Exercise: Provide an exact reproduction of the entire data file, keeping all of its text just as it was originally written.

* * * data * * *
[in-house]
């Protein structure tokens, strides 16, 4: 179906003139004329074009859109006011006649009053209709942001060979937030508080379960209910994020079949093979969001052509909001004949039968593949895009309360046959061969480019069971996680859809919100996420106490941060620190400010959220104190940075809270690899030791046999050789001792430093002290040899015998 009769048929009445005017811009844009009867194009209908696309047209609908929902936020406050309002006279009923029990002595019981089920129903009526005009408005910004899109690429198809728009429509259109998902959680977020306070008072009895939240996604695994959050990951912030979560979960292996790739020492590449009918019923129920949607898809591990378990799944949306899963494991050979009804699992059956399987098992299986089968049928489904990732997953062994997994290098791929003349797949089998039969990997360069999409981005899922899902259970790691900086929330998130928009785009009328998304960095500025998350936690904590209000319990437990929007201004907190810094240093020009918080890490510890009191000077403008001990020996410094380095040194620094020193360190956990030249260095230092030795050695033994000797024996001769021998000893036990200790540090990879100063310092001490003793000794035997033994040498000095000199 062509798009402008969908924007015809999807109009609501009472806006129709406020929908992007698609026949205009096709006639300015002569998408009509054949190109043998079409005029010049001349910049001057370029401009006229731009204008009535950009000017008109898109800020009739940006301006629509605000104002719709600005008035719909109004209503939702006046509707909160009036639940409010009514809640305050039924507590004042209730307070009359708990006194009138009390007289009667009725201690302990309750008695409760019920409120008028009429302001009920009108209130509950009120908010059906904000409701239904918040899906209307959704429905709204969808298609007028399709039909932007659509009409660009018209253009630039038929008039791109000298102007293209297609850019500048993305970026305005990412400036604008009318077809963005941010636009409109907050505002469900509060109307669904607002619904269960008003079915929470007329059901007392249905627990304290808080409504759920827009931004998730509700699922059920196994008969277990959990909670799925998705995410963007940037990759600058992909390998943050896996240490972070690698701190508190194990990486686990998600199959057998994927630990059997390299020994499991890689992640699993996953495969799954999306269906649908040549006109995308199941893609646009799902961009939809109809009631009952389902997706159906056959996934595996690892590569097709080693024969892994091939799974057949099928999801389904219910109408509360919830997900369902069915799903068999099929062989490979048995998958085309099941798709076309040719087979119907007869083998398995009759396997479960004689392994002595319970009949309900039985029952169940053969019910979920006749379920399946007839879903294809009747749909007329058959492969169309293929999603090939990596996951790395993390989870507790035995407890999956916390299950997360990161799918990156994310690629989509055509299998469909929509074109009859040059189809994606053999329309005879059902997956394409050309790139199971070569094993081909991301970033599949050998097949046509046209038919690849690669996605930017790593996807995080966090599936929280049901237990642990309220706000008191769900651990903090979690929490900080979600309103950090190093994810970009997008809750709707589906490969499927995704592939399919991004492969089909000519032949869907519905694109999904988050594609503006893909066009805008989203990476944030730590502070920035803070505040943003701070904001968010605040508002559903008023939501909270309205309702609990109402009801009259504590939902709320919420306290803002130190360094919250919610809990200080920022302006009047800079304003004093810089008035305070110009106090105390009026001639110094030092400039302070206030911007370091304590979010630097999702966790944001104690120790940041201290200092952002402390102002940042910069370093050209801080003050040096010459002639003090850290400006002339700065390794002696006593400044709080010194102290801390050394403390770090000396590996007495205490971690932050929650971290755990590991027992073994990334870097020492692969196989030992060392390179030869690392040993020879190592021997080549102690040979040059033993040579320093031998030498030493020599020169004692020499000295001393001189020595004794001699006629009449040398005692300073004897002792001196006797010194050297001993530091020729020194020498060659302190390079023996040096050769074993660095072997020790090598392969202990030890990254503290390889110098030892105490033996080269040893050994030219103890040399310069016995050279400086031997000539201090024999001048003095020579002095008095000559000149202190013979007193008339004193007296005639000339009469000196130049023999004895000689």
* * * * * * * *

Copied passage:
[in-house]
């Protein structure tokens, strides 16, 4: 179906003139004329074009859109006011006649009053209709942001060979937030508080379960209910994020079949093979969001052509909001004949039968593949895009309360046959061969480019069971996680859809919100996420106490941060620190400010959220104190940075809270690899030791046999050789001792430093002290040899015998 009769048929009445005017811009844009009867194009209908696309047209609908929902936020406050309002006279009923029990002595019981089920129903009526005009408005910004899109690429198809728009429509259109998902959680977020306070008072009895939240996604695994959050990951912030979560979960292996790739020492590449009918019923129920949607898809591990378990799944949306899963494991050979009804699992059956399987098992299986089968049928489904990732997953062994997994290098791929003349797949089998039969990997360069999409981005899922899902259970790691900086929330998130928009785009009328998304960095500025998350936690904590209000319990437990929007201004907190810094240093020009918080890490510890009191000077403008001990020996410094380095040194620094020193360190956990030249260095230092030795050695033994000797024996001769021998000893036990200790540090990879100063310092001490003793000794035997033994040498000095000199 062509798009402008969908924007015809999807109009609501009472806006129709406020929908992007698609026949205009096709006639300015002569998408009509054949190109043998079409005029010049001349910049001057370029401009006229731009204008009535950009000017008109898109800020009739940006301006629509605000104002719709600005008035719909109004209503939702006046509707909160009036639940409010009514809640305050039924507590004042209730307070009359708990006194009138009390007289009667009725201690302990309750008695409760019920409120008028009429302001009920009108209130509950009120908010059906904000409701239904918040899906209307959704429905709204969808298609007028399709039909932007659509009409660009018209253009630039038929008039791109000298102007293209297609850019500048993305970026305005990412400036604008009318077809963005941010636009409109907050505002469900509060109307669904607002619904269960008003079915929470007329059901007392249905627990304290808080409504759920827009931004998730509700699922059920196994008969277990959990909670799925998705995410963007940037990759600058992909390998943050896996240490972070690698701190508190194990990486686990998600199959057998994927630990059997390299020994499991890689992640699993996953495969799954999306269906649908040549006109995308199941893609646009799902961009939809109809009631009952389902997706159906056959996934595996690892590569097709080693024969892994091939799974057949099928999801389904219910109408509360919830997900369902069915799903068999099929062989490979048995998958085309099941798709076309040719087979119907007869083998398995009759396997479960004689392994002595319970009949309900039985029952169940053969019910979920006749379920399946007839879903294809009747749909007329058959492969169309293929999603090939990596996951790395993390989870507790035995407890999956916390299950997360990161799918990156994310690629989509055509299998469909929509074109009859040059189809994606053999329309005879059902997956394409050309790139199971070569094993081909991301970033599949050998097949046509046209038919690849690669996605930017790593996807995080966090599936929280049901237990642990309220706000008191769900651990903090979690929490900080979600309103950090190093994810970009997008809750709707589906490969499927995704592939399919991004492969089909000519032949869907519905694109999904988050594609503006893909066009805008989203990476944030730590502070920035803070505040943003701070904001968010605040508002559903008023939501909270309205309702609990109402009801009259504590939902709320919420306290803002130190360094919250919610809990200080920022302006009047800079304003004093810089008035305070110009106090105390009026001639110094030092400039302070206030911007370091304590979010630097999702966790944001104690120790940041201290200092952002402390102002940042910069370093050209801080003050040096010459002639003090850290400006002339700065390794002696006593400044709080010194102290801390050394403390770090000396590996007495205490971690932050929650971290755990590991027992073994990334870097020492692969196989030992060392390179030869690392040993020879190592021997080549102690040979040059033993040579320093031998030498030493020599020169004692020499000295001393001189020595004794001699006629009449040398005692300073004897002792001196006797010194050297001993530091020729020194020498060659302190390079023996040096050769074993660095072997020790090598392969202990030890990254503290390889110098030892105490033996080269040893050994030219103890040399310069016995050279400086031997000539201090024999001048003095020579002095008095000559000149202190013979007193008339004193007296005639000339009469000196130049023999004895000689």